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"Clients do not like to be told what to do, no more than any sentient adult does …"

I left The Best Of All Possible Mutual Insurance Companies In The Greater Portland Metropolitan Area (Bar None) after fifteen years of dedicated service to their policy owners, to join a small boutique consulting firm in Silicon Valley. I was unqualified for the position, but didn't know that yet. In that first year, I learned that my new consulting firm sported a phony Sanskrit name which we'd translated as "crossing the great water with balance." Since Silicon Valley was then and probably still is pre-literate, clients there were very attracted to magical-sounding names. We took full advantage of that. A native Sanskrit speaker workshop attendee informed me of the deception during a break. I swallowed hard and carried on. Much of the consulting company's material was of questionable heritage. It started as a genuine survey by qualified questioners, but the distributed materials, I learned during that first year, had been crash-developed over a weekend by a very skilled HR professional who had never actually practiced the profession the material purported to teach. I do not imply that the material was worthless, for it seemed to induce a shift in the manner in which participants thought about project work, which was a subtle, perhaps even unintended consequence, but a nonetheless valuable one.

By the end of that first year, I was the only consultant in the firm that brought in more revenue than I cost the firm in expenses, this no doubt due to the fact that I had negotiated a starting salary about twenty thousand dollars less than I would have made had I stayed at the insurance company.
Like all consulting companies, though, this one was about sixty percent cult, and I was convinced that I'd found my tribe. The words and the music didn't always jibe, but I had the satisfaction of feeling that I was making a real difference in the world. I had not agreed to join in the hope of getting rich, and I did not, but after three years, the place fell apart and I, almost the last one standing, inherited the intellectual property. I rewrote the workshop materials over a considerably longer period than a hectic weekend and hung up my own shingle.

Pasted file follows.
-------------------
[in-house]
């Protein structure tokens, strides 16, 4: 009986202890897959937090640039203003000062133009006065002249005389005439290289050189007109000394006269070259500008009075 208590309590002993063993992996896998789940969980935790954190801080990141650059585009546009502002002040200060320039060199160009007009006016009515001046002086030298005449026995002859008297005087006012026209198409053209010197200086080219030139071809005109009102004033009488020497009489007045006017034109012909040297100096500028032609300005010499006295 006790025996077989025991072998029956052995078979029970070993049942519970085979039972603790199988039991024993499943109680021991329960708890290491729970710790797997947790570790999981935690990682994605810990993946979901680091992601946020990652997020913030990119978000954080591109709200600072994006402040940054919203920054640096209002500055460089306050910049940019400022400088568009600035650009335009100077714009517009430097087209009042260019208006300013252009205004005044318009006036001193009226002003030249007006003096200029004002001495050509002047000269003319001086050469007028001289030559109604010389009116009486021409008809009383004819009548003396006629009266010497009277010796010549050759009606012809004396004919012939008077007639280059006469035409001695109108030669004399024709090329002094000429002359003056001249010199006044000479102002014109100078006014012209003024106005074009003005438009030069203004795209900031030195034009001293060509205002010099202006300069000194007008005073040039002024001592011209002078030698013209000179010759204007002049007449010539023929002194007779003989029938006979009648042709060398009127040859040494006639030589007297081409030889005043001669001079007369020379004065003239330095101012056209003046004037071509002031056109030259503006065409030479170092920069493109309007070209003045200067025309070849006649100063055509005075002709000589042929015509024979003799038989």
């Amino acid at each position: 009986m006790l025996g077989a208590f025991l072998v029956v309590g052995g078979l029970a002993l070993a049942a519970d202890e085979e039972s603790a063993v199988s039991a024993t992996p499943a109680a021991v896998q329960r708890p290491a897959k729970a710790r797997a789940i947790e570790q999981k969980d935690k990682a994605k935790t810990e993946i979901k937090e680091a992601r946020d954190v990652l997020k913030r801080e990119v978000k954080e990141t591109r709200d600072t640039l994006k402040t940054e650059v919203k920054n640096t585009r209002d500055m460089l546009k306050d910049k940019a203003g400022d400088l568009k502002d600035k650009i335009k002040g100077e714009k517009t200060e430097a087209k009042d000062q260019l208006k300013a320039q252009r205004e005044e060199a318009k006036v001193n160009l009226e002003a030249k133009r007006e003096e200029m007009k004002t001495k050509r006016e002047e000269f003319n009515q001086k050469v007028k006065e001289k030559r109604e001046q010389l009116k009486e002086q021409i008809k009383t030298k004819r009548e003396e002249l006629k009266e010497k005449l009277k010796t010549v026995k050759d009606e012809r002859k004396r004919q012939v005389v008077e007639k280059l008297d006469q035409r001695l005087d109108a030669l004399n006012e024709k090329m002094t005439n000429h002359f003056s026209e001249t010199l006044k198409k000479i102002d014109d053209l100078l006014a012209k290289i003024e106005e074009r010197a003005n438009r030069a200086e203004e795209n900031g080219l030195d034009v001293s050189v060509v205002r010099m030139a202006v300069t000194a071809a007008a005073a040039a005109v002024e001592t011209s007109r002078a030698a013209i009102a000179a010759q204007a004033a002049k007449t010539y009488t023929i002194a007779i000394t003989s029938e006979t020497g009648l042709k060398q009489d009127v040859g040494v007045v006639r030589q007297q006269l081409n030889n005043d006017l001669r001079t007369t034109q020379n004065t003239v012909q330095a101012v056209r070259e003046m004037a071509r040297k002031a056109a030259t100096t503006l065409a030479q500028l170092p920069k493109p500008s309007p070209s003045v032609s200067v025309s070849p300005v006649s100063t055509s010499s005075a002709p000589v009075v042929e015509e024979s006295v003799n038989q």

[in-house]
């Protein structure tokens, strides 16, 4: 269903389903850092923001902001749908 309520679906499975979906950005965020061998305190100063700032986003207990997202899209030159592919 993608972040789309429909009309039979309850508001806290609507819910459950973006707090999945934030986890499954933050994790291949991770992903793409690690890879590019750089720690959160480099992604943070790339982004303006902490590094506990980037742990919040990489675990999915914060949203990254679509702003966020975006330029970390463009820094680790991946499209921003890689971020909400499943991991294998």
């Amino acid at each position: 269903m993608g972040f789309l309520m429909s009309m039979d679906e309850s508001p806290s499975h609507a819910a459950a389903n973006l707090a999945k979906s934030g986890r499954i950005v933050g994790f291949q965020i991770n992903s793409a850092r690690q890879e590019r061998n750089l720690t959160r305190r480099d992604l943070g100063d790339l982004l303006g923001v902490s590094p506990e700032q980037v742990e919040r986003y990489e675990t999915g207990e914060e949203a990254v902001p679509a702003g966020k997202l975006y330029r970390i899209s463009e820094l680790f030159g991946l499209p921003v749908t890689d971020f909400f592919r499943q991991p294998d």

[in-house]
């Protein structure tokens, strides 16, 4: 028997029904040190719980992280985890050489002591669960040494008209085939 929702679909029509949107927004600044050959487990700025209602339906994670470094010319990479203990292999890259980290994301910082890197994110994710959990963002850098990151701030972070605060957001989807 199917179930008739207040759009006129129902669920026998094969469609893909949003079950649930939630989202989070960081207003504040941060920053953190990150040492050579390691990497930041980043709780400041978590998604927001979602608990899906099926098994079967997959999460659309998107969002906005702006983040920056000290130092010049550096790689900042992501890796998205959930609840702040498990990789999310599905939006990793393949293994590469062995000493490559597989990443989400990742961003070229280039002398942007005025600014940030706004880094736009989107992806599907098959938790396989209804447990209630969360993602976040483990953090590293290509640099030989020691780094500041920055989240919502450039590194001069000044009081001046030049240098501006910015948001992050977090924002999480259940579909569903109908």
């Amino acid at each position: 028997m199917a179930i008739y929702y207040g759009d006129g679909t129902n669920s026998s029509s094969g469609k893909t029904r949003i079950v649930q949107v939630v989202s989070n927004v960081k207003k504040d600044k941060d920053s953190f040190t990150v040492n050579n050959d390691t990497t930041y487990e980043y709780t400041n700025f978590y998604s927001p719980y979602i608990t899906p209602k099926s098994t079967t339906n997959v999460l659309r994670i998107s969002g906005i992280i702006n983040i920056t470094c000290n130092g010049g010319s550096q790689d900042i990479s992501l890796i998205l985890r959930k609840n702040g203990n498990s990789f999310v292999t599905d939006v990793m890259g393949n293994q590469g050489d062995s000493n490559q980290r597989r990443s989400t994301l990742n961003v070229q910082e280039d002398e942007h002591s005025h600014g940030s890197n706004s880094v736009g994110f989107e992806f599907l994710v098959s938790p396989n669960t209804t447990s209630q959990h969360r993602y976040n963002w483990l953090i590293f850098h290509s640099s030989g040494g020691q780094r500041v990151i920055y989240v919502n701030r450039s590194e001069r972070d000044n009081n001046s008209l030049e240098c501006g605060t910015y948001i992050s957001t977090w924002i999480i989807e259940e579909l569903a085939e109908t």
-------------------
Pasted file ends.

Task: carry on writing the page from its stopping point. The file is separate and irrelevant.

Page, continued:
Neither a trained instructor nor a certified consultant, I commenced to making up my practice as I went along. I fancied myself a BriefConsultant®, informed by the tenets of the Brief Therapy Movement, though not a trained therapist, either. I learned on the job, following my intuition probably more than I followed my head. Nobody had ever been to a workshop like mine before, or consulted with a consultant like me, either. I insisted that the client decide how much to pay me. I insisted that workshop participants tell me what they wanted to learn, then tried to hold them accountable for pulling that out of their workshop experience, which they almost always did. A few accused me of charlatanism, but I deflected these complaints, offering to refund their money in full if they were dissatisfied with the results. Only one person ever took me up on that offer, and everyone else in that workshop section understood that he was the sort of person who attends workshops looking for ways to blame the facilitator. This sort of experience comes with the territory, but amounts to pocket change.